When you do quantitative research, you have to consider the reliability and validity of your methods and instruments of measurement.
Reliability tells you how consistently a method measures something. When you apply the same method to the same sample under the same conditions, you should get the same results. If not, the method of measurement may be unreliable.
There are four main types of reliability. Each can be estimated by comparing different sets of results produced by the same method.
|Type of reliability||Measures the consistency of…|
|Test-retest||The same test over time.|
|Interrater||The same test conducted by different people.|
|Parallel forms||Different versions of a test which are designed to be equivalent.|
|Internal consistency||The individual items of a test.|
Continue reading: Types of reliability and how to measure them
Reliability and validity are concepts used to evaluate the quality of research. They indicate how well a method, technique or test measures something. Reliability is about the consistency of a measure, and validity is about the accuracy of a measure.
It’s important to consider reliability and validity when you are creating your research design, planning your methods, and writing up your results, especially in quantitative research.
Reliability vs validity
|What does it tell you?||The extent to which the results can be reproduced when the research is repeated under the same conditions.||The extent to which the results really measure what they are supposed to measure.|
|How is it assessed?||By checking the consistency of results across time, across different observers, and across parts of the test itself.||By checking how well the results correspond to established theories and other measures of the same concept.|
|How do they relate?||A reliable measurement is not always valid: the results might be reproducible, but they’re not necessarily correct.||A valid measurement is generally reliable: if a test produces accurate results, they should be reproducible.|
Continue reading: Reliability vs validity: what’s the difference?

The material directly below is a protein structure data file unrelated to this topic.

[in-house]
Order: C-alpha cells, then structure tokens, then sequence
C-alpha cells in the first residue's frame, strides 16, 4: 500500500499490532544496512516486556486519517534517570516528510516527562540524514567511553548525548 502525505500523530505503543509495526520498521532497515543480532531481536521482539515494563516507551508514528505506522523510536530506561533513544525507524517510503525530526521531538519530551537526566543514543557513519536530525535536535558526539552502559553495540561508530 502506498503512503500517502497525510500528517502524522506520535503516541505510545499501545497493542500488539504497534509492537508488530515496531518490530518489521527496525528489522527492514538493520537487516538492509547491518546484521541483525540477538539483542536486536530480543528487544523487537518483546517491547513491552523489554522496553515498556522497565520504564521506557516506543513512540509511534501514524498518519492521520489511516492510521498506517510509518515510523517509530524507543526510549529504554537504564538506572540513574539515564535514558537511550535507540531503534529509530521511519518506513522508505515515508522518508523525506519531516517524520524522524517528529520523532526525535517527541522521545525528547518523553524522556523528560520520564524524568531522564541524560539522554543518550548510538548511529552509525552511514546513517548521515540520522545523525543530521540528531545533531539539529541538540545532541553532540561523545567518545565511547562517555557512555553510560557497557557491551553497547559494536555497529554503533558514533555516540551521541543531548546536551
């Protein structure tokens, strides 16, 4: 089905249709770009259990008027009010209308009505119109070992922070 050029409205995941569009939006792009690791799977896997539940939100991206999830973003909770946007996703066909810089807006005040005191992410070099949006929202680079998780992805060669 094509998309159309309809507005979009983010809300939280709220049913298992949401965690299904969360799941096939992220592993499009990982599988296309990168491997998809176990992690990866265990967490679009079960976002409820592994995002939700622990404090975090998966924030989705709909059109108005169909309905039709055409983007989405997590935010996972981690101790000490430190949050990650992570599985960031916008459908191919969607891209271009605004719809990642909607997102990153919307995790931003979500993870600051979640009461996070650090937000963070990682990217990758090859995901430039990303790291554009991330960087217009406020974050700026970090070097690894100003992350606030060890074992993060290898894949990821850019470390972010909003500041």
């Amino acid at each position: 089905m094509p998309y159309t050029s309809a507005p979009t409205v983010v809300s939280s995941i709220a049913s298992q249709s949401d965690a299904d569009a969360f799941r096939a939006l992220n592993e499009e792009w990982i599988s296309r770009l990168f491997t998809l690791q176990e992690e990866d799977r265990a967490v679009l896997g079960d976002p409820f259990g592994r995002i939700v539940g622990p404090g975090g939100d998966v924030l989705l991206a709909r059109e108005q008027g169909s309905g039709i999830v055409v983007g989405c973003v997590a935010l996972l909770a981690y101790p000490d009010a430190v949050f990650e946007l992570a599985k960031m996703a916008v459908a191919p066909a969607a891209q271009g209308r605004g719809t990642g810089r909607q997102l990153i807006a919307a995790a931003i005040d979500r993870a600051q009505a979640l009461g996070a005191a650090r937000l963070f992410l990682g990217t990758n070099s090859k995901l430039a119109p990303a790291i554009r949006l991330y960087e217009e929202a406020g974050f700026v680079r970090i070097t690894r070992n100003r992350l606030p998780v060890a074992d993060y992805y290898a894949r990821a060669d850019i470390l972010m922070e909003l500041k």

Uncountable nouns, also known as mass nouns or noncount nouns, refer to a mass of something or an abstract concept that can’t be counted (except with a unit of measurement). In contrast, countable nouns can be counted as individual items.
The main rules to remember for uncountable nouns are that they cannot be pluralized, and that they never take indefinite articles (a or an).
Common examples of uncountable nouns
|Type of noun||Examples|
|Abstract concepts and physical phenomena||research, advice, information, knowledge, money, logic, gravity, acceleration, pollution, feedback, traffic, radiation, biomass, lightning|
|Substances, materials and foods||air, water, blood, algae, mud, grass, seaweed, graphite, clay, quartz, rice, flour, meat|
|Elements, chemicals and gases||helium, iron, copper, hydrochloric acid, calcium carbonate, carbon monoxide, methane|
|Disciplines and fields||biology, chemistry, physics, mathematics, geography, psychology, economics, aquaculture, trigonometry|
Continue reading: Recognizing and using uncountable nouns
Apostrophes have two main uses:
- Indicating possession (e.g. The student’s paper)
- Indicating a contraction (e.g. She’s writing a paper)
Contractions should be avoided in academic writing, but possessive apostrophes are used in all types of writing. Make sure to use them correctly, especially when dealing with plurals and abbreviations.
Continue reading: Apostrophes (’)
Commas are used to split up different parts of a sentence, and when used correctly they bring clarity and flow to your writing. They’re probably the most common piece of punctuation in English, which means that they’re often the most misused.
This article takes you through the most important comma rules and the most common mistakes.
Continue reading: Commas (,)
Prepositions are words that show the relationship between elements in a sentence. They can express relationships of place, time, direction, and other abstract or logical connections.
A preposition is usually located directly before the word or phrase that it relates to – the object of the preposition.
- We walked to the shop.
- I’ve been unwell since last Wednesday.
- That gift is for him.
Prepositions are flexible words that are often central to the meaning of a sentence, and it can be tricky to choose the right one. The best way to master them is by reading and practice.
Continue reading: Choosing the right prepositions
The subject of a sentence should always match the verb describing its action. This helps your reader understand who or what is doing something and makes your writing easier to read.
First, identify the subject (the person or thing doing the action) and the verb (the action word) in a sentence. If the subject is singular, the verb describing its action should be singular. If the subject is plural, the verb should be plural.
|Verb||Singular subject + verb||Plural subject + verb|
|Be||The result is significant.||The results are significant.|
|Do||The student does her best.||The students do their best.|
|Become||The child becomes happier.||The children become happier.|
|Cause||That tree causes hay fever.||Those trees cause hay fever.|
|Analyze||The author analyzes the text.||The authors analyze the text.|
While subject-verb agreement is easy in simple sentences like these, it can become tricky in more complex sentences. This article teaches you the most important rules and common mistakes.
Continue reading: Subject-verb agreement